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4 ugly websites from companies that should know better

Good website design is about more than looks. It’s about practical page layout, logical navigation, clear messaging, and of course, relevant content. Still, first impressions are powerful, in the real world and online. If a site’s homepage doesn’t make the grade visually, users might not want to stick around. These big-name companies should know better.

- Nora Dunne

American Airlines has a poorly designed website, but it's not the worst airline homepage. (aa.com)

1. American Airlines

The website design expert’s opinion on the major airline’s homepage is blunt:

“It looks like a government form. Believe it or not, American Airlines’ site stresses me out just by looking at it,” says Gabriel Shaoolian, CEO of Blue Fountain Media, a website design company with clients such as Nike, United Nations, and Harper Collins Publishers. “It looks like it was created 15 years ago.”

The airline’s static homepage comes off even worse once compared to those of its competitors, JetBlue.com or United.com for example. Both have more relaxed designs – less clutter and easier on the eyes color schemes.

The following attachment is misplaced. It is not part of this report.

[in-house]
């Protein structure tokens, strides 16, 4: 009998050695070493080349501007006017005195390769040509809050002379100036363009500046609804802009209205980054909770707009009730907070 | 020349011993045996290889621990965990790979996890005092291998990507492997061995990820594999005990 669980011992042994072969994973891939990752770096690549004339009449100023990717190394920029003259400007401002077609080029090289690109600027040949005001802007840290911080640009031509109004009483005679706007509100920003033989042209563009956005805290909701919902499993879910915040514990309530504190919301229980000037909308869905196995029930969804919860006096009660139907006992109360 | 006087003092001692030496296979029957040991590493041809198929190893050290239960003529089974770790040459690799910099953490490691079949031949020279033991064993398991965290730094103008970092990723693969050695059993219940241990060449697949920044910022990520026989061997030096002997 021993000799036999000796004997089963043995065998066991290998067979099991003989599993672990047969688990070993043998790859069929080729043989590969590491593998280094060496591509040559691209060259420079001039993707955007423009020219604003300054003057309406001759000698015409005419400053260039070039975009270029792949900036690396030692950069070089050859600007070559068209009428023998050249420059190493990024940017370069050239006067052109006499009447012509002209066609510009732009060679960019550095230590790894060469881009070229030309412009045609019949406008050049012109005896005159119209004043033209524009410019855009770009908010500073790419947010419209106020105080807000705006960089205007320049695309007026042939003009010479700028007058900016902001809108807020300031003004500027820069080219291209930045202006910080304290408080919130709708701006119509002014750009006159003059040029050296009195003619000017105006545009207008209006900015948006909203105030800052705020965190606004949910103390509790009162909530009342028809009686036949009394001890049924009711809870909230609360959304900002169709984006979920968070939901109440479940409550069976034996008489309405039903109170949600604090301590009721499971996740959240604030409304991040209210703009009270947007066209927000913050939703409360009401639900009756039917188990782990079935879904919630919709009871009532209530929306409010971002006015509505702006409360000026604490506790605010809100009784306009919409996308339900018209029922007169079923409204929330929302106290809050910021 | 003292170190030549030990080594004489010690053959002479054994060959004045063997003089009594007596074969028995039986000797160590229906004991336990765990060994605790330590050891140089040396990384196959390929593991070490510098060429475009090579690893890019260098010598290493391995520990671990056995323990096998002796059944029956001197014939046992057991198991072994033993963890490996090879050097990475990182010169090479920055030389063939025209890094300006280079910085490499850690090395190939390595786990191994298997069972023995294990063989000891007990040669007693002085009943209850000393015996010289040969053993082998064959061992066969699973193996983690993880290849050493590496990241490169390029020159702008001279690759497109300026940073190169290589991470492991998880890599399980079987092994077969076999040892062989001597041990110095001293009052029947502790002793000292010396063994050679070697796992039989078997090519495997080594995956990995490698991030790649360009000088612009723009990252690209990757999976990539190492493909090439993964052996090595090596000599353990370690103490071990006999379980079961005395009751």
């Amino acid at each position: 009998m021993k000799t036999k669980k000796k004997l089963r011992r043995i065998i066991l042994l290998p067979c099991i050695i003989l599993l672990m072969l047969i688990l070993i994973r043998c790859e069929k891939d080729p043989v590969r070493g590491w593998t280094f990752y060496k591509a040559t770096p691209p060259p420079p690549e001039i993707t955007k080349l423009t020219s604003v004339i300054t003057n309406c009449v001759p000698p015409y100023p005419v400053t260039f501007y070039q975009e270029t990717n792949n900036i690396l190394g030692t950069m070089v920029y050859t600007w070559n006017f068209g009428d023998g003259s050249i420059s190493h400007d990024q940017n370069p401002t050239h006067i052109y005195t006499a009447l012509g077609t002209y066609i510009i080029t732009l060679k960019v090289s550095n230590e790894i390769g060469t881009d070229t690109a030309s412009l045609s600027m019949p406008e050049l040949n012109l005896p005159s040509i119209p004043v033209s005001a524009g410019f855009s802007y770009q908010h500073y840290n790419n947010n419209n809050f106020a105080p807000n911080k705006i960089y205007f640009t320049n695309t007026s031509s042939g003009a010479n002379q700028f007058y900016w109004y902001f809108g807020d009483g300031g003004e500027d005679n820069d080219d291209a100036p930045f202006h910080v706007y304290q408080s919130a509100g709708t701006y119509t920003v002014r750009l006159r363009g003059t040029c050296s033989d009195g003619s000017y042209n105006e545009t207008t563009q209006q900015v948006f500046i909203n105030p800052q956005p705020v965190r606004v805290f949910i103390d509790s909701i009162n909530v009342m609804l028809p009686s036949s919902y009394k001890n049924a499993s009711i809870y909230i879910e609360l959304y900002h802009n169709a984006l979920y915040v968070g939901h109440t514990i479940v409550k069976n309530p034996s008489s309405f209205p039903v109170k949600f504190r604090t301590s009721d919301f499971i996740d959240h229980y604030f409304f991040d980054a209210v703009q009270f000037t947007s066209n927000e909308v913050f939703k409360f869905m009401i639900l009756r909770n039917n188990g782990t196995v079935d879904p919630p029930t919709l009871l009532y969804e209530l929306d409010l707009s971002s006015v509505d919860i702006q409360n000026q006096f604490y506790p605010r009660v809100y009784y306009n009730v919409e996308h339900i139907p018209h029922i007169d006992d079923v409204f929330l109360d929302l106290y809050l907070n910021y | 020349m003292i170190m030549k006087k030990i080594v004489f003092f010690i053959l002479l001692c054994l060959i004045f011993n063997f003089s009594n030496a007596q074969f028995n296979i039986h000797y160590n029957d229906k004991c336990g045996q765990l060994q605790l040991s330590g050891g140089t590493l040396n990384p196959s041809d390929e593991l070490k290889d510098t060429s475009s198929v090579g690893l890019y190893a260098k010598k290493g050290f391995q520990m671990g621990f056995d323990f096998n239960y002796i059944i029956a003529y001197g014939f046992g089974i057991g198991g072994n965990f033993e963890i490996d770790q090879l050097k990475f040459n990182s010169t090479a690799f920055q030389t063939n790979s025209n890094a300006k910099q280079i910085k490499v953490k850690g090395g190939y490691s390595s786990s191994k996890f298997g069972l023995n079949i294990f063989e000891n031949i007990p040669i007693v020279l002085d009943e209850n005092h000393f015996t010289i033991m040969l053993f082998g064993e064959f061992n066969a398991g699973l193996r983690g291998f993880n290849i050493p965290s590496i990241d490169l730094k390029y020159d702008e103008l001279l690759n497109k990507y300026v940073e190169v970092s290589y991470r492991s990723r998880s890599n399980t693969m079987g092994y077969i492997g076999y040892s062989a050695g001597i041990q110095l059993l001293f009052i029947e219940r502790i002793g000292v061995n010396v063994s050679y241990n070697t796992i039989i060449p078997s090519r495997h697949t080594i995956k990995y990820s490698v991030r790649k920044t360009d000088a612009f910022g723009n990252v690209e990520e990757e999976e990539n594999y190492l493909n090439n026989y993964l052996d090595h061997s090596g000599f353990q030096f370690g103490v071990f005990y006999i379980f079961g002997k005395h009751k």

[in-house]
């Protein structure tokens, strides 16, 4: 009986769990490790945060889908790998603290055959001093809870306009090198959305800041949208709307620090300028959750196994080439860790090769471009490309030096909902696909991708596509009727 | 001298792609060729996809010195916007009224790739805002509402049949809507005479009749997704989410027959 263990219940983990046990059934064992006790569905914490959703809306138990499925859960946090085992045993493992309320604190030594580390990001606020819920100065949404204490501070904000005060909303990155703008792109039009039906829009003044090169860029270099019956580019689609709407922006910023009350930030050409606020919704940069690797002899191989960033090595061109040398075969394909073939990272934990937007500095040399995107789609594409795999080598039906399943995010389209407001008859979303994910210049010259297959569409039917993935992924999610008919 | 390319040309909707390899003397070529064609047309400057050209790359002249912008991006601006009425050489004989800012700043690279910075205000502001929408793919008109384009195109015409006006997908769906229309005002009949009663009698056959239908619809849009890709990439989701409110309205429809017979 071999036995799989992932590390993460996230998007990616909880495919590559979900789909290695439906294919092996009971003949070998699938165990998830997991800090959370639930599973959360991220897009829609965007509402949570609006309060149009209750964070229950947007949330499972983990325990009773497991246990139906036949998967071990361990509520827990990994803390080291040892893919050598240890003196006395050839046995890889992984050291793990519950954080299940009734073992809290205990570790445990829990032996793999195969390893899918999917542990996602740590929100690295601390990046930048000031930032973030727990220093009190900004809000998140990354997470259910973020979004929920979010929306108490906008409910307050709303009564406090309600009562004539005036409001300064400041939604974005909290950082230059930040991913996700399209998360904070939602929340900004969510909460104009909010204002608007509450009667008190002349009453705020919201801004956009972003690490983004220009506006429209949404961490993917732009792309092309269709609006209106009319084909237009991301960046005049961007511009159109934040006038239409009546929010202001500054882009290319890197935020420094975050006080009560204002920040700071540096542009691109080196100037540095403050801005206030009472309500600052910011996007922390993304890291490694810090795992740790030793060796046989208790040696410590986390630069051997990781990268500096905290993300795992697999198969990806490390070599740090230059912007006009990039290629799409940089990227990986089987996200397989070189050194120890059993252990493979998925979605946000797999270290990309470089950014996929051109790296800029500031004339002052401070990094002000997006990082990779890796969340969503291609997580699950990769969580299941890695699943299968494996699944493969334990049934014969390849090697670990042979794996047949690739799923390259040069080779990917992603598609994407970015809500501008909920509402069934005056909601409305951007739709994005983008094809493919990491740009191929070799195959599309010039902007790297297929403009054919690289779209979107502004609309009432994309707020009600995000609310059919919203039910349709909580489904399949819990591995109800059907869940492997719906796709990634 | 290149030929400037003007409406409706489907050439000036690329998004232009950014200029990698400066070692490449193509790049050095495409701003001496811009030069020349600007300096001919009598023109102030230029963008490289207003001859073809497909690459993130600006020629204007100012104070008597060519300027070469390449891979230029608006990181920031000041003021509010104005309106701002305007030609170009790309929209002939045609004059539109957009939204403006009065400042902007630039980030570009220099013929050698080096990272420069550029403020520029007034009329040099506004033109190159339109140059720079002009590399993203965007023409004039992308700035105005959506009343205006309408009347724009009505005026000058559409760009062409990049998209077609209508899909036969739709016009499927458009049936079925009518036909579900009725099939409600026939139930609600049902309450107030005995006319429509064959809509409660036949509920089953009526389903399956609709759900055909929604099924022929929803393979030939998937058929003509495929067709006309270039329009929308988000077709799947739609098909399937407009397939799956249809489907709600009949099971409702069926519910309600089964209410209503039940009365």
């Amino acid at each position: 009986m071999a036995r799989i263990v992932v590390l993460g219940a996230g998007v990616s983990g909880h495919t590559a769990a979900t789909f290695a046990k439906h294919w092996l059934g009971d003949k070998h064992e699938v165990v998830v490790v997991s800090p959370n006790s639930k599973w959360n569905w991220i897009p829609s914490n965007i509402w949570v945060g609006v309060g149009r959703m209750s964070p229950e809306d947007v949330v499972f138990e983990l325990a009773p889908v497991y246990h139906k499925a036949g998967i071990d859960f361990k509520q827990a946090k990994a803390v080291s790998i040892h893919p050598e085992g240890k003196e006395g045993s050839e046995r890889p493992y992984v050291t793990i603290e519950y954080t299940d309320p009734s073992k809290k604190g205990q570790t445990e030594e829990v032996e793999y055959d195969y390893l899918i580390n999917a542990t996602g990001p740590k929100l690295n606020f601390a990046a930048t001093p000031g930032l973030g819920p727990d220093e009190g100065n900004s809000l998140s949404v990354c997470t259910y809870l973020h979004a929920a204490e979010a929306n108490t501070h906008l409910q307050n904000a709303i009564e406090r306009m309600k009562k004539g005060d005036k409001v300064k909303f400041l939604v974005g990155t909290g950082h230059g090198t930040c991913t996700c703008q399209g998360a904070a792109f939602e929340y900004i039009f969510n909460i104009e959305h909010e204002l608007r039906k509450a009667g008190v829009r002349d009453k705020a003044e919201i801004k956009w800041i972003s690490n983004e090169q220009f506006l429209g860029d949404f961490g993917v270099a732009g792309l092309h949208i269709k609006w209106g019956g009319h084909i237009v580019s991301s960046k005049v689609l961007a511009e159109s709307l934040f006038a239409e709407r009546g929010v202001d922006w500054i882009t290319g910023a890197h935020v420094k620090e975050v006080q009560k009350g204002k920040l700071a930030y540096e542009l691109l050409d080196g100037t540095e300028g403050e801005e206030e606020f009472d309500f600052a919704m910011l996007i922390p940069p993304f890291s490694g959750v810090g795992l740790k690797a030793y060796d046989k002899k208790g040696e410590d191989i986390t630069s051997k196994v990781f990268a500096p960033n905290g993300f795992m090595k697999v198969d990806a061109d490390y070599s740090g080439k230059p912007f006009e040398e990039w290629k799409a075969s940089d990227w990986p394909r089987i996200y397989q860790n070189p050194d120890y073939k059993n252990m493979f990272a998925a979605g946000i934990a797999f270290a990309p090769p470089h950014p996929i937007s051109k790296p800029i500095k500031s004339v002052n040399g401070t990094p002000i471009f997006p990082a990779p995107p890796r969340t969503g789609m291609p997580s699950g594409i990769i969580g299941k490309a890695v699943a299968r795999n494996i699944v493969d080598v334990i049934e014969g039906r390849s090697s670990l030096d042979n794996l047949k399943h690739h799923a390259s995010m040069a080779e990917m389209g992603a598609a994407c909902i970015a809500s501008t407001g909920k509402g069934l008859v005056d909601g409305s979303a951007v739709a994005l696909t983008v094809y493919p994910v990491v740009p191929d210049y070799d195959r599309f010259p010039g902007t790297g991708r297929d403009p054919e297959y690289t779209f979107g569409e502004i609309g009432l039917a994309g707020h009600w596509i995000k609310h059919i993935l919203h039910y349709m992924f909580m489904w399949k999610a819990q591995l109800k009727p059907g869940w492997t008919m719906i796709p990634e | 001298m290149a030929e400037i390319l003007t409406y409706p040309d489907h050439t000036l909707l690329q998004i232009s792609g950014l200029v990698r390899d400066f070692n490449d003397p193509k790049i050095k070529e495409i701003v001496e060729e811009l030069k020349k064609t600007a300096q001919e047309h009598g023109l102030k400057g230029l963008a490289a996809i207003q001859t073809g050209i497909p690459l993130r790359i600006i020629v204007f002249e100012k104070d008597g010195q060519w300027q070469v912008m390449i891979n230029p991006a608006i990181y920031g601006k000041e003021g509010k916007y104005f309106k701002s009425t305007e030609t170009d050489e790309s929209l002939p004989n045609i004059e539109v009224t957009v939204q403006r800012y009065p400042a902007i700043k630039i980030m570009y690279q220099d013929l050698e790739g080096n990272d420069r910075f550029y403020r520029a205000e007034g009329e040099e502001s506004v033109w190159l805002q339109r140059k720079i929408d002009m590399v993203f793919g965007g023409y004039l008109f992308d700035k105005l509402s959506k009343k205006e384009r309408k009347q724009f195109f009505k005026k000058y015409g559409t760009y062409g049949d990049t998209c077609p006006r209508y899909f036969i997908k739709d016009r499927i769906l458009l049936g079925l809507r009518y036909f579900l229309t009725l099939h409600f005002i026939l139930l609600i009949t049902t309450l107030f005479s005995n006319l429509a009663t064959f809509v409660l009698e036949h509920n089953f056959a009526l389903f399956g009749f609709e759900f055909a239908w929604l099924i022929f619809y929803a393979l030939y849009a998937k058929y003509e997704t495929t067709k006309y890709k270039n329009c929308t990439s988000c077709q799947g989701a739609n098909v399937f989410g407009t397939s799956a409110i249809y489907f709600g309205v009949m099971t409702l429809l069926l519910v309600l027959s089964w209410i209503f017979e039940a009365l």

Planning a flight can already be a harrowing experience. Add to that an unappealing interface and users may subconsciously avoid purchasing from American Airlines.

It goes without saying that websites aren’t just a fun side project for companies anymore.

“They’re visibility, packaging,” says Shaoolian. “It’s a very key component to a user’s engagement and their brand loyalty.”

Frequent international travelers may be aware that American Airlines isn’t the worst of all. Low-cost, no-frills European air carrier RyanAir.com takes the prize for ugliest airline website. Buyers might be willing to spend a few more euro to avoid its baffling homepage, with quick flashing bold text boxes on the left, right, and center of the screen.


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